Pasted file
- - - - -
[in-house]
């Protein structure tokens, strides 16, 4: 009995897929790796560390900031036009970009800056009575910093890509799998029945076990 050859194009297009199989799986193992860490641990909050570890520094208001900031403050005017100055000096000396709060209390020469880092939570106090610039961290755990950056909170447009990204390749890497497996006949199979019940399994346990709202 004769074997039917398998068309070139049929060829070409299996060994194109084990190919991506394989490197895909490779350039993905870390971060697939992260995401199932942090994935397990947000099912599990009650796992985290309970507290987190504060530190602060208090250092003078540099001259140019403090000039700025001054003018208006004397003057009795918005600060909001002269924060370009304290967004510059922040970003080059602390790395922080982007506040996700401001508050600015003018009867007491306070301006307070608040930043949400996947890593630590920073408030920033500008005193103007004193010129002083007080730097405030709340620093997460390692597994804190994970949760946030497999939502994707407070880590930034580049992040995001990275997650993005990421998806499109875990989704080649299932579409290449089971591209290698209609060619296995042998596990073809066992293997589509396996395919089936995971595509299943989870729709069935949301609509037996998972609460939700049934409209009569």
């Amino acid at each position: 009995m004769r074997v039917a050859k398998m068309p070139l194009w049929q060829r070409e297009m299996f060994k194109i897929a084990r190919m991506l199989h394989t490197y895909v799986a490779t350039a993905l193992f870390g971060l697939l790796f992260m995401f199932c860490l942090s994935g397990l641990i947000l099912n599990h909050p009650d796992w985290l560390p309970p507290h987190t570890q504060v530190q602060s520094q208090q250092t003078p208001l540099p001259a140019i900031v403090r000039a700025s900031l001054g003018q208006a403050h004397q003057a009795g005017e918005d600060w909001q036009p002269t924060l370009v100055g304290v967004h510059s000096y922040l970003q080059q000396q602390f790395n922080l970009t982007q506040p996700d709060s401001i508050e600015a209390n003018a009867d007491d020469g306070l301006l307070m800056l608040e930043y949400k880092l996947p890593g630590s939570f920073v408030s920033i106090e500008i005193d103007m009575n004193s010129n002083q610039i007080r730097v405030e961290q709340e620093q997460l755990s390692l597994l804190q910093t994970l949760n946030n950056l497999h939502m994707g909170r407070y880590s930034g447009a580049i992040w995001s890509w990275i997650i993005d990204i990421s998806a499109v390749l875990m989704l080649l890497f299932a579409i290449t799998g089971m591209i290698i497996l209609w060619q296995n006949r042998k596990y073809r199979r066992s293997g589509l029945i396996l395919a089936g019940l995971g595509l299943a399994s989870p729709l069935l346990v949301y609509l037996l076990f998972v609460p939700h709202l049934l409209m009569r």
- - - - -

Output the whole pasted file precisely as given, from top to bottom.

[in-house]
């Protein structure tokens, strides 16, 4: 009995897929790796560390900031036009970009800056009575910093890509799998029945076990 050859194009297009199989799986193992860490641990909050570890520094208001900031403050005017100055000096000396709060209390020469880092939570106090610039961290755990950056909170447009990204390749890497497996006949199979019940399994346990709202 004769074997039917398998068309070139049929060829070409299996060994194109084990190919991506394989490197895909490779350039993905870390971060697939992260995401199932942090994935397990947000099912599990009650796992985290309970507290987190504060530190602060208090250092003078540099001259140019403090000039700025001054003018208006004397003057009795918005600060909001002269924060370009304290967004510059922040970003080059602390790395922080982007506040996700401001508050600015003018009867007491306070301006307070608040930043949400996947890593630590920073408030920033500008005193103007004193010129002083007080730097405030709340620093997460390692597994804190994970949760946030497999939502994707407070880590930034580049992040995001990275997650993005990421998806499109875990989704080649299932579409290449089971591209290698209609060619296995042998596990073809066992293997589509396996395919089936995971595509299943989870729709069935949301609509037996998972609460939700049934409209009569």
């Amino acid at each position: 009995m004769r074997v039917a050859k398998m068309p070139l194009w049929q060829r070409e297009m299996f060994k194109i897929a084990r190919m991506l199989h394989t490197y895909v799986a490779t350039a993905l193992f870390g971060l697939l790796f992260m995401f199932c860490l942090s994935g397990l641990i947000l099912n599990h909050p009650d796992w985290l560390p309970p507290h987190t570890q504060v530190q602060s520094q208090q250092t003078p208001l540099p001259a140019i900031v403090r000039a700025s900031l001054g003018q208006a403050h004397q003057a009795g005017e918005d600060w909001q036009p002269t924060l370009v100055g304290v967004h510059s000096y922040l970003q080059q000396q602390f790395n922080l970009t982007q506040p996700d709060s401001i508050e600015a209390n003018a009867d007491d020469g306070l301006l307070m800056l608040e930043y949400k880092l996947p890593g630590s939570f920073v408030s920033i106090e500008i005193d103007m009575n004193s010129n002083q610039i007080r730097v405030e961290q709340e620093q997460l755990s390692l597994l804190q910093t994970l949760n946030n950056l497999h939502m994707g909170r407070y880590s930034g447009a580049i992040w995001s890509w990275i997650i993005d990204i990421s998806a499109v390749l875990m989704l080649l890497f299932a579409i290449t799998g089971m591209i290698i497996l209609w060619q296995n006949r042998k596990y073809r199979r066992s293997g589509l029945i396996l395919a089936g019940l995971g595509l299943a399994s989870p729709l069935l346990v949301y609509l037996l076990f998972v609460p939700h709202l049934l409209m009569r």